by James Killough
“I used to think I had narcissistic personality disorder,” James Tuttle once commented to a post of mine on the subject. “Then I discovered I just enjoyed being good-looking.” Tuttle is not just good-looking. In online parlance he is “VGL,” or Very Good-Looking, which from the early years of hooking up online I have been calling “viggle.” This is because invariably some total tool who would refer to himself as VGL in his profile is not that at all, and is therefore worthy of ridicule.
Indeed, one of the first rules of online dating is that a guy is rarely the adjectives he uses to describe himself. “Hot,” “sexy,” “hung” are common enough delusions/mendacious cacas, but my alarm bells sound loudest when some dude describes himself as “sane,” “normal,” “fun,” “smart,” or, worst of all, “cool.” No truly cool person would describe himself that way; it wouldn’t even dawn on him that his behavior or demeanor needed any sort of descriptor.
LA has been plastered for weeks with banners touting the Beauty Culture exhibit at the Annenberg Space for Photography, which is a particularly pertinent subject for Los Angeles, for obvious reasons: this town is not just obsessed with physical appearance, it is also a natural geo-magnet for people with narcissism personality disorder in the true sense of the term, as well as schizophrenia. But I’ve already covered that.
Having worked for as long as I have on the publishing and production end of the fashion and beauty business, I’m not terribly excited about seeing exhibitions about it. It’s rather like seeing your life represented behind a glass diorama at the Museum of Natural History: it’s never going to be adequate, at best spottily representational, not something you can quite grasp in its entirety with just a few samples behind a glass wall.
I went with Tuttle to see the show because excursions like this are always best consumed with a crunchy side order of caustic banter, like popcorn with movies. Should the exhibit on view fail to live up to expectations, we can work out the scathing review together, as Samuel Beckett might write dialogue between a pair of incongruous gay aesthetes.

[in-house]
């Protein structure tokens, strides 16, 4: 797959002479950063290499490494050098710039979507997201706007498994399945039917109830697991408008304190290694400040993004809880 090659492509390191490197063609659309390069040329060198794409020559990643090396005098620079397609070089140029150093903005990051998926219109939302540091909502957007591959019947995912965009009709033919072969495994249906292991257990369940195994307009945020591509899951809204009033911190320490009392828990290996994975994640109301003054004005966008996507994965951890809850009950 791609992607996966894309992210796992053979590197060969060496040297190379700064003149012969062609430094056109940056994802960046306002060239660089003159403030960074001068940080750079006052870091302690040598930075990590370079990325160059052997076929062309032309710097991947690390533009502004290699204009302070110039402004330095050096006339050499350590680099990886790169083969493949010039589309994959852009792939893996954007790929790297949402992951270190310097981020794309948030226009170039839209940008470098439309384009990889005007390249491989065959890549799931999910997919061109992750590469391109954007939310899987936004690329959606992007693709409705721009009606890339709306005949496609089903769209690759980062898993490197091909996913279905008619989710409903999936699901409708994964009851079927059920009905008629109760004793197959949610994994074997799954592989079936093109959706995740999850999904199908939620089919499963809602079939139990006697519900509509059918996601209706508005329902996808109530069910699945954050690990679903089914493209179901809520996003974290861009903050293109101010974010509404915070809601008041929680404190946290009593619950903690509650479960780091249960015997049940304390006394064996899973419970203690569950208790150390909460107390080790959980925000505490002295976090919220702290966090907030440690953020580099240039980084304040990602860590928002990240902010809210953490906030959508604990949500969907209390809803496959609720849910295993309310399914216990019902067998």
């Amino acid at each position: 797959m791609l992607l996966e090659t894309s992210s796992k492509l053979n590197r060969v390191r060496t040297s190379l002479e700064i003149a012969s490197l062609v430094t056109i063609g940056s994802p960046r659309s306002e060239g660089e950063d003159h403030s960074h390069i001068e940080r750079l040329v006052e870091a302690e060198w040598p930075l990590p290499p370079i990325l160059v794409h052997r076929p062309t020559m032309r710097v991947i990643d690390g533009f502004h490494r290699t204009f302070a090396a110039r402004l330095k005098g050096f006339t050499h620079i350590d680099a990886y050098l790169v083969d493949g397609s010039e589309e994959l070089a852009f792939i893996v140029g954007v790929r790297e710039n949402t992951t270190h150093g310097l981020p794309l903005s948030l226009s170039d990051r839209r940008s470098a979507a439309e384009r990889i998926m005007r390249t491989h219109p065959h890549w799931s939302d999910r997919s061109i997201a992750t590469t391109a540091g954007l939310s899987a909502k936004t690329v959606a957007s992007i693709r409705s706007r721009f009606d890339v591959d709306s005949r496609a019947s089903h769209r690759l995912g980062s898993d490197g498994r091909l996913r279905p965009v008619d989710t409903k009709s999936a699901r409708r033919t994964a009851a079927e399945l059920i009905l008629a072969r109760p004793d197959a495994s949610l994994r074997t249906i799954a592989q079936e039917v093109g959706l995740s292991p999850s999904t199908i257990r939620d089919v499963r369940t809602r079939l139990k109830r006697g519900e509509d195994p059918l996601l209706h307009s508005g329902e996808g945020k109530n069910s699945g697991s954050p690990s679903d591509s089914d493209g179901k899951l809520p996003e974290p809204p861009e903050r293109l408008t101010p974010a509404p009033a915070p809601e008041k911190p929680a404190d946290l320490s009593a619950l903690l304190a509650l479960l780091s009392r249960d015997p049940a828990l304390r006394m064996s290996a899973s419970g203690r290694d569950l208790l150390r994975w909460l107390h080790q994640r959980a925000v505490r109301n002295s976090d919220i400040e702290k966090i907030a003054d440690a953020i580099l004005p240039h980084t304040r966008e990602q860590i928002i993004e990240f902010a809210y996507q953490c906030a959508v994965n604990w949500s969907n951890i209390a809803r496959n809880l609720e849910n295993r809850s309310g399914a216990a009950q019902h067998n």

I’d never been to the Annenberg Center before, but for someone in the entertainment business, that’s the first slightly post-modern part of visiting the gallery: it is located in the courtyard of the building in Century City that houses Creative Artists Agency, the most powerful talent agency in the galaxy, if not the universe itself. The building is known in industry quippage as “The Death Star”; it is imposing, cold, frighteningly stark, and very glamorous.
I long ago stopped taking Hollywood power brokers seriously, especially when they take themselves too seriously, and the best don’t. The typical CAA agent is the smartest shark in the tank, the slickest, the hardest working, the best dressed. He or she likely went to my alma mater, Wesleyan—one of the founders, Rick Nicita, is a noted alum—or Harvard, or Brown. If he isn’t a viggle himself, then he has a certain insouciant arrogance that makes him sexy.
As my mother said about the other Wesleyan students when she dropped me off there for the start of my freshman year, “Good looks certainly aren’t a prerequisite for admission here, are they?”
When Tuttle and I were walking through the corridors that are shared between the Annenberg and CAA, a viggle agent straight out of Central Casting was coming the other way. His strut was jaunty, his suit Armani. As he passed us, first he looked Tuttle up and down as if scanning him for weapons at security, with zero subtly or humility, and then he did the same to me. I know from experience that this is because CAA agents and staff must greet all visitors as if they were their own clients, and of course the Jameses Tuttle and Killough look like we’ve got “Entertainment Folk” hanging over our heads in blinking neon with flickering arrows. He was trying to place us in The Pecking Order.